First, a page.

Discussion Solitary fibrous tumor was first documented by Klemperer and Rabin in 1931.1,2,5,6 SFT, synonymously referred to in the past as fibrous mesothelioma, localized fibrous mesothelioma, localized fibrous tumor, localized mesothelioma, pleural fibroma, solitary fibrous mesothelioma and submesothelial fibroma was for a long time considered to be exclusively pleural-based.1,2,6,7 Now, it has been reported in a wide variety of extrapleural sites including orbit, upper respiratory tract, salivary glands, thyroid, peritoneum, livery, retroperitoneum and pelvis, adrenal gland, kidney, spermafic cord, urinary bladder, prostate, uterine cervix, spinal cord, periosteum, and soft tissue.5 Retroperitoneum is a rare location. Less than 30 cases have been reported in the literature.2 SFT almost invariably occurs in adults of either sex, primarily between 40 and 70 years of age.1,2,5 In our case report, it’s a 75-year-old male patient. Most lesions are asymptomatic and are only picked up as an incidental finding on clinical examination. Some patients may present osteoarthropathy and on rare occasions, symptomatic hypoglycemia as a result of the production of an insulin-like factor.1,2,7 On CT scanning, SFT shows a pattern of heterogeneous contrast enhacement as a mass that can envelop the kidney.7,8 Magnetic resonance imaging (MRI) of solitary fibrous tumor of the [Clinics and Practice 2011; 1:e137]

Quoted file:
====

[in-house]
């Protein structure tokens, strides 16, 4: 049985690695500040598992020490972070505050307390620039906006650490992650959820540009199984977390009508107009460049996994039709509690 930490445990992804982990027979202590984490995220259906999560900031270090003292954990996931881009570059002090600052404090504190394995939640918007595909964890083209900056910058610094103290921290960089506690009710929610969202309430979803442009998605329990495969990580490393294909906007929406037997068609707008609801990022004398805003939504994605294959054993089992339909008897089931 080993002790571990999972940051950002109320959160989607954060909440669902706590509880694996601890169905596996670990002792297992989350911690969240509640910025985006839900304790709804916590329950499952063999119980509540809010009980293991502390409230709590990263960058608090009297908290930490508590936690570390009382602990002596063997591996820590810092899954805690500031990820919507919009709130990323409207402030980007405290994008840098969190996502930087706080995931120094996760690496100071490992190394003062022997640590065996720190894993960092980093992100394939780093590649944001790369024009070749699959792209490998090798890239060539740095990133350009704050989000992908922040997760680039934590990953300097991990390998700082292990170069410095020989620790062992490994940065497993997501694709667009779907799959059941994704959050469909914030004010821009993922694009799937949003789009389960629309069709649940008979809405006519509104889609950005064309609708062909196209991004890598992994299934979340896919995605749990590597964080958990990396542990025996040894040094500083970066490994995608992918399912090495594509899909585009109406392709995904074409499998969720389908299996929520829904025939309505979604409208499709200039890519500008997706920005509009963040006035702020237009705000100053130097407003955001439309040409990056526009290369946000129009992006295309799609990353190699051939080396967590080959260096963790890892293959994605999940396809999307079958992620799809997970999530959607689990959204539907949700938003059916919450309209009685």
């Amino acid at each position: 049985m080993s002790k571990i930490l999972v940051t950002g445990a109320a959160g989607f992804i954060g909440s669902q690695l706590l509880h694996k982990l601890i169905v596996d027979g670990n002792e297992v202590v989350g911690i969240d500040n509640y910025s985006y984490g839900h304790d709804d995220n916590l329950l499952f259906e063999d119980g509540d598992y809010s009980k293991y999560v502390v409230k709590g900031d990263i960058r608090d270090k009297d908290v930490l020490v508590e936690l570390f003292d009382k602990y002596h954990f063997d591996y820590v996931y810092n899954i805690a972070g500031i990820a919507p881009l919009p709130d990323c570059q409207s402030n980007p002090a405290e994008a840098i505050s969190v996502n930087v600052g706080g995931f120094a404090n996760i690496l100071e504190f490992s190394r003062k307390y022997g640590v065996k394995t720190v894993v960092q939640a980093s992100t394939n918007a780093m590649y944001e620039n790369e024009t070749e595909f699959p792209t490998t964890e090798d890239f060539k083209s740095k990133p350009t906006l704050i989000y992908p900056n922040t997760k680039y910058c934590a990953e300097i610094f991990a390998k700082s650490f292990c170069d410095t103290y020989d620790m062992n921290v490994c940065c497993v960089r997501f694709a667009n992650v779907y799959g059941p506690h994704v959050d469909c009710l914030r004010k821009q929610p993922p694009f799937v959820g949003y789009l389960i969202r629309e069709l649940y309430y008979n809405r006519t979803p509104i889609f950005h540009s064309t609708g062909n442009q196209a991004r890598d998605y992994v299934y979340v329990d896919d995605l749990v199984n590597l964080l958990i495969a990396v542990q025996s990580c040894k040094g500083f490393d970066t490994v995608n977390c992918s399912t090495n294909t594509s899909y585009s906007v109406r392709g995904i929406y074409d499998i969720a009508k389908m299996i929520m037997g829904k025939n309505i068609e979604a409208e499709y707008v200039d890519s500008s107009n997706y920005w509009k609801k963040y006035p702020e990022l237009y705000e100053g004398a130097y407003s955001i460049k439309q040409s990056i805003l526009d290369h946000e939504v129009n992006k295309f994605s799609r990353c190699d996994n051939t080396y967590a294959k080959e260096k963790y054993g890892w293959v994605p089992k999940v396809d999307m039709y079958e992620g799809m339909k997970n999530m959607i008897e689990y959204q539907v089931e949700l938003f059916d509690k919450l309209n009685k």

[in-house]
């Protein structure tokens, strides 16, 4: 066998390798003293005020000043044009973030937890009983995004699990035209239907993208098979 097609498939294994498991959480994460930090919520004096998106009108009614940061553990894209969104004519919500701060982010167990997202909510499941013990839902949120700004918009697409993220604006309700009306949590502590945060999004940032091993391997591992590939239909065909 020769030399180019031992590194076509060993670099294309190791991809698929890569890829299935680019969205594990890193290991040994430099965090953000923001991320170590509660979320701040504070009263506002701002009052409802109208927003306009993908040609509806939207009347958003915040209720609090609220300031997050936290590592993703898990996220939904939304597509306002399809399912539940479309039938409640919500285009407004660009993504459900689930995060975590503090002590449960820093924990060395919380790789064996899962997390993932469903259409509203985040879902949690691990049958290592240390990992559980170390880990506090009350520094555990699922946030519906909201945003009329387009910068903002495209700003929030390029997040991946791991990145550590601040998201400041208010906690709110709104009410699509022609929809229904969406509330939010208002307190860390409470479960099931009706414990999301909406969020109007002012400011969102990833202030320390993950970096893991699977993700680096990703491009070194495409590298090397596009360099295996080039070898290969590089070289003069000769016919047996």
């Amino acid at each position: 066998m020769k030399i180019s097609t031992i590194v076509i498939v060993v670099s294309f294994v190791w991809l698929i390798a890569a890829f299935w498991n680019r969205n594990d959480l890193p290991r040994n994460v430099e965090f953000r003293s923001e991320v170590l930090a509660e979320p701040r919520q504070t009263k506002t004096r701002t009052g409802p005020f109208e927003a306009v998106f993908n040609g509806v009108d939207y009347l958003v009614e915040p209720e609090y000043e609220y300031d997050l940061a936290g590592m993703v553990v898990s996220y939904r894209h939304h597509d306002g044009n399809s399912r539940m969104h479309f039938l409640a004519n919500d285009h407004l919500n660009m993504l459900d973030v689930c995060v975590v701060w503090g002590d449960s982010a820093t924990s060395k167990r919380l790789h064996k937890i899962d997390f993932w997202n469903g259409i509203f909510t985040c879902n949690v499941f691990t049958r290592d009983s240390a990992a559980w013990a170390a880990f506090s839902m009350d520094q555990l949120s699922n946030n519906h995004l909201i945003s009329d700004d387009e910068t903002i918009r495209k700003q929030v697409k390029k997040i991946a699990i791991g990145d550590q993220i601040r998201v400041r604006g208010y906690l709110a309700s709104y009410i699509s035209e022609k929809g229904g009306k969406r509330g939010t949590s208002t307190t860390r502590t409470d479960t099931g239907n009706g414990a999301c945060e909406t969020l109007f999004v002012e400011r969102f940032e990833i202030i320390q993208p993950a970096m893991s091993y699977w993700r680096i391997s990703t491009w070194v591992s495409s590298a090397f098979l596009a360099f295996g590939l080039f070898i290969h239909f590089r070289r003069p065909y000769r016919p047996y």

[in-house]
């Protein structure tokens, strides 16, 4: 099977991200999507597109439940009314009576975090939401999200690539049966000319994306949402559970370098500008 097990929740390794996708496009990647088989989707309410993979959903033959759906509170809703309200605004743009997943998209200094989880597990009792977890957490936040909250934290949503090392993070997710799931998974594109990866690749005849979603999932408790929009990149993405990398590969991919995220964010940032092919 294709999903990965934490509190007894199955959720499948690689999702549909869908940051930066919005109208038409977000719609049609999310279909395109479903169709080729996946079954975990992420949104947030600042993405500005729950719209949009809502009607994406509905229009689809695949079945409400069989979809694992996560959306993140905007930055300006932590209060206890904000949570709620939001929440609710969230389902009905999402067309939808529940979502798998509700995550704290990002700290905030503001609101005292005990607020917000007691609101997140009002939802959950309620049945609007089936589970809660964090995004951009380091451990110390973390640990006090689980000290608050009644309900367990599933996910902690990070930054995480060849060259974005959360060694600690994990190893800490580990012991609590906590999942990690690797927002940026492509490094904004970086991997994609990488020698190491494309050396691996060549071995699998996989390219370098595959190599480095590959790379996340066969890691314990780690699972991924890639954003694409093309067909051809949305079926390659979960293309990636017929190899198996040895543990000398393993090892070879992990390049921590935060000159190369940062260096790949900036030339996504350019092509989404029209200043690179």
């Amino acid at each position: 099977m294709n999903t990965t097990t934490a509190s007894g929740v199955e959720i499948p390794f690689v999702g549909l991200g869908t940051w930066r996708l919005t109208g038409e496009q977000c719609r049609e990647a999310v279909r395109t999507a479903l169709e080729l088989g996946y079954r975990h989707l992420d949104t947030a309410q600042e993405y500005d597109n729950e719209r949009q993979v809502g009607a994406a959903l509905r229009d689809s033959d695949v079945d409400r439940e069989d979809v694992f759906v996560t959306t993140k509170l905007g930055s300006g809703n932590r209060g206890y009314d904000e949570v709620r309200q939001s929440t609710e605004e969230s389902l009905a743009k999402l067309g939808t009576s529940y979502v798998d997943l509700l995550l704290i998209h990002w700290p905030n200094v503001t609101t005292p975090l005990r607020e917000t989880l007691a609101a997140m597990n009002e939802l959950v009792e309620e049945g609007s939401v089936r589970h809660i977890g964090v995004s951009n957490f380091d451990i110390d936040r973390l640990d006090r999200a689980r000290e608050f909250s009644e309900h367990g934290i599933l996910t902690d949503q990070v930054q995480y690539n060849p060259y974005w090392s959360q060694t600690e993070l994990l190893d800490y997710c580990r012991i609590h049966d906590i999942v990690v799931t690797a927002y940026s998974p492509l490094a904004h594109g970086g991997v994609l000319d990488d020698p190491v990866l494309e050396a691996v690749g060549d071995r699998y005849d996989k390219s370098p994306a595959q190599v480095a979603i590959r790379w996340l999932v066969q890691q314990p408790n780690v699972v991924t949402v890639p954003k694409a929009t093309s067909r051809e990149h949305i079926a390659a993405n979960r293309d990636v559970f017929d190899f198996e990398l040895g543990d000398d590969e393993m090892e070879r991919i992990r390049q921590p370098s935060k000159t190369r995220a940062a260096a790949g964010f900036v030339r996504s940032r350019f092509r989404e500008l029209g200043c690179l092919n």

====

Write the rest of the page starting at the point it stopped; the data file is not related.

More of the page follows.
Correspondence: Hind Charhi, Department of pathology, Ibn Sina hospital, 18, avenue Attine secteur 7, Hay Riad Rabat 10100 Morocco. Tel. + E-mail: [email protected] Key words: solitary fibrous tumor; retroperitoneum. Received for publication: 10 October 2011. Revision received: 11 November 2011. Accepted for publication: 21 November 2011. This work is licensed under a Creative Commons Attribution NonCommercial 3.0 License (CC BYNC 3.0). ©Copyright H. Charhi et al., 2011 Licensee PAGEPress, Italy Clinics and Practice 2011; 1:e137 doi:10.4081/cp.2011.e137

retroperitoneum demonstrates a signal isointense to muscle on T1-weighted sequences, a heterogeneous hypointense signal on T2 sequences and significant uptake after gadolinium injection. These imaging characteristics of solitary fibrous tumor of the retroperitoneum are very similar to those described for this tumor in a pleural location.8 These tumors are usually well circumscribed, unencapsulated lesions with a lobulated appearance. Lesional size is variable, ranging from 215 cm in diameter, although tumors as large as 30 cm have been documented and occasionally show cystic or necrotic changes on their cut surface as in the reported observation.1,2,5,7 Histomorphologically, SFT typically exhibits a patternless architecture characterized by the coexistence of hypo- and hypercellular areas separated by fibrous stroma having haemangiopericytoma-like branching blood vessels. The hypercellular areas are composed of bland spindle cells arranged in short intersecting fascicles, creating herringbone or storiform arrays. The hypocellular areas may be highly collagenized or less frequently present myxoid changes.4-7 Nuclei are generally bland, spindled in shape with only mild pleomorphism and minimal hyperchromasia. Mitoses are infrequent and usually number less than four per 10 high power fields. Cell borders are poorly defined and cytoplasm is scant and indistinct. This morphological aspect was observed in our case. Increased mitotic activity, cellularity, nuclear pleomorphism and the presence of lesional necrosis are ominous features and suggest an increased risk of local recurrence and metastasis.1,2,6 None of these elements was observed in our case. Immuhistochemical studies are helpful in confirming the diagnosis of SFT. Anti CD34 antibody is a sensible marker (95% of SFT) but